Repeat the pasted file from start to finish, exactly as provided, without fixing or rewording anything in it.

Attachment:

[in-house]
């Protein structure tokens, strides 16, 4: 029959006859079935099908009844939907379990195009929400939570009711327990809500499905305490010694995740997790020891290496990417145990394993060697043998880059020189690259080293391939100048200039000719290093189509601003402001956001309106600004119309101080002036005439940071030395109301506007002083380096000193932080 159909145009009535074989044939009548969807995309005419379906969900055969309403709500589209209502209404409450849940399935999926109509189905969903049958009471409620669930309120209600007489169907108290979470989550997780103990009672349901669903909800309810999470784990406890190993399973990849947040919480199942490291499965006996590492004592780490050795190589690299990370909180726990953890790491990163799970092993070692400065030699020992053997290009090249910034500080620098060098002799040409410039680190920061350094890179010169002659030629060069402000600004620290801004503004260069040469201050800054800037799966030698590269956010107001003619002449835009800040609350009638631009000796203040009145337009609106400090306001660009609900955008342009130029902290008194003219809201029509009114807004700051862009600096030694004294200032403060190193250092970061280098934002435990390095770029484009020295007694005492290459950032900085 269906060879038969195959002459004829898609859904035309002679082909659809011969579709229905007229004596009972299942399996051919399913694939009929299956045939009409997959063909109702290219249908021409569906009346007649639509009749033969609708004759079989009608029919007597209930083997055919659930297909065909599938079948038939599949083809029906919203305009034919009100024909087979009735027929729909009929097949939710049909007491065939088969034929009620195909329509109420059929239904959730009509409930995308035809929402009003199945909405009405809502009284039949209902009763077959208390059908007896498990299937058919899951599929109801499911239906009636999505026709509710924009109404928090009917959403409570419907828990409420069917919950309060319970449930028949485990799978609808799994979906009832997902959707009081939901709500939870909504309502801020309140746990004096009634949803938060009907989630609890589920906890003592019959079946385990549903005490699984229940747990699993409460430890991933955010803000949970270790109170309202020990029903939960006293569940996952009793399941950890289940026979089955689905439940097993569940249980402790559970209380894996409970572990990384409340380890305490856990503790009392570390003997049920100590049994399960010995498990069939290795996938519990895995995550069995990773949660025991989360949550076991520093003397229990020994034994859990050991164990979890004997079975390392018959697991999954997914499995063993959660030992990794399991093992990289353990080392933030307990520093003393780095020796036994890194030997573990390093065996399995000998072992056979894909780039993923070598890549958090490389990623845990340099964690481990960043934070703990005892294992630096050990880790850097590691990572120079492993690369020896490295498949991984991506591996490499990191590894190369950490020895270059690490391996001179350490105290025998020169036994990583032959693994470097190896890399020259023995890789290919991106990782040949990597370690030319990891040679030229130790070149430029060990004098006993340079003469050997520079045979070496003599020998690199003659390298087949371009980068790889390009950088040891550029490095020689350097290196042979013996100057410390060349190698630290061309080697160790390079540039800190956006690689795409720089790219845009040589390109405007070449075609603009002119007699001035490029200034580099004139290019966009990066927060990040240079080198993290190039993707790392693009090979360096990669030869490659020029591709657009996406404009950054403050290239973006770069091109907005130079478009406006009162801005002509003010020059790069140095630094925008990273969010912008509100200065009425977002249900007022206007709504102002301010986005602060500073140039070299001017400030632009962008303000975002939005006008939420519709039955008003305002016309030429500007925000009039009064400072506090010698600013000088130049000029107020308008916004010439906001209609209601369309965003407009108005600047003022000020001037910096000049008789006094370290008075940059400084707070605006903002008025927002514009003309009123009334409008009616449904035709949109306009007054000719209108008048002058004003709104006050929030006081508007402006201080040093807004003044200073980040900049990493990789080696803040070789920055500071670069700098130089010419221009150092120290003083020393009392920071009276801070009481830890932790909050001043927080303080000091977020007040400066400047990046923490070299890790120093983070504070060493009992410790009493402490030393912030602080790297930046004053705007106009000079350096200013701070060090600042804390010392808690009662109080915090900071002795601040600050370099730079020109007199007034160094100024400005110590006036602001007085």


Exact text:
[in-house]
């Protein structure tokens, strides 16, 4: 029959006859079935099908009844939907379990195009929400939570009711327990809500499905305490010694995740997790020891290496990417145990394993060697043998880059020189690259080293391939100048200039000719290093189509601003402001956001309106600004119309101080002036005439940071030395109301506007002083380096000193932080 159909145009009535074989044939009548969807995309005419379906969900055969309403709500589209209502209404409450849940399935999926109509189905969903049958009471409620669930309120209600007489169907108290979470989550997780103990009672349901669903909800309810999470784990406890190993399973990849947040919480199942490291499965006996590492004592780490050795190589690299990370909180726990953890790491990163799970092993070692400065030699020992053997290009090249910034500080620098060098002799040409410039680190920061350094890179010169002659030629060069402000600004620290801004503004260069040469201050800054800037799966030698590269956010107001003619002449835009800040609350009638631009000796203040009145337009609106400090306001660009609900955008342009130029902290008194003219809201029509009114807004700051862009600096030694004294200032403060190193250092970061280098934002435990390095770029484009020295007694005492290459950032900085 269906060879038969195959002459004829898609859904035309002679082909659809011969579709229905007229004596009972299942399996051919399913694939009929299956045939009409997959063909109702290219249908021409569906009346007649639509009749033969609708004759079989009608029919007597209930083997055919659930297909065909599938079948038939599949083809029906919203305009034919009100024909087979009735027929729909009929097949939710049909007491065939088969034929009620195909329509109420059929239904959730009509409930995308035809929402009003199945909405009405809502009284039949209902009763077959208390059908007896498990299937058919899951599929109801499911239906009636999505026709509710924009109404928090009917959403409570419907828990409420069917919950309060319970449930028949485990799978609808799994979906009832997902959707009081939901709500939870909504309502801020309140746990004096009634949803938060009907989630609890589920906890003592019959079946385990549903005490699984229940747990699993409460430890991933955010803000949970270790109170309202020990029903939960006293569940996952009793399941950890289940026979089955689905439940097993569940249980402790559970209380894996409970572990990384409340380890305490856990503790009392570390003997049920100590049994399960010995498990069939290795996938519990895995995550069995990773949660025991989360949550076991520093003397229990020994034994859990050991164990979890004997079975390392018959697991999954997914499995063993959660030992990794399991093992990289353990080392933030307990520093003393780095020796036994890194030997573990390093065996399995000998072992056979894909780039993923070598890549958090490389990623845990340099964690481990960043934070703990005892294992630096050990880790850097590691990572120079492993690369020896490295498949991984991506591996490499990191590894190369950490020895270059690490391996001179350490105290025998020169036994990583032959693994470097190896890399020259023995890789290919991106990782040949990597370690030319990891040679030229130790070149430029060990004098006993340079003469050997520079045979070496003599020998690199003659390298087949371009980068790889390009950088040891550029490095020689350097290196042979013996100057410390060349190698630290061309080697160790390079540039800190956006690689795409720089790219845009040589390109405007070449075609603009002119007699001035490029200034580099004139290019966009990066927060990040240079080198993290190039993707790392693009090979360096990669030869490659020029591709657009996406404009950054403050290239973006770069091109907005130079478009406006009162801005002509003010020059790069140095630094925008990273969010912008509100200065009425977002249900007022206007709504102002301010986005602060500073140039070299001017400030632009962008303000975002939005006008939420519709039955008003305002016309030429500007925000009039009064400072506090010698600013000088130049000029107020308008916004010439906001209609209601369309965003407009108005600047003022000020001037910096000049008789006094370290008075940059400084707070605006903002008025927002514009003309009123009334409008009616449904035709949109306009007054000719209108008048002058004003709104006050929030006081508007402006201080040093807004003044200073980040900049990493990789080696803040070789920055500071670069700098130089010419221009150092120290003083020393009392920071009276801070009481830890932790909050001043927080303080000091977020007040400066400047990046923490070299890790120093983070504070060493009992410790009493402490030393912030602080790297930046004053705007106009000079350096200013701070060090600042804390010392808690009662109080915090900071002795601040600050370099730079020109007199007034160094100024400005110590006036602001007085």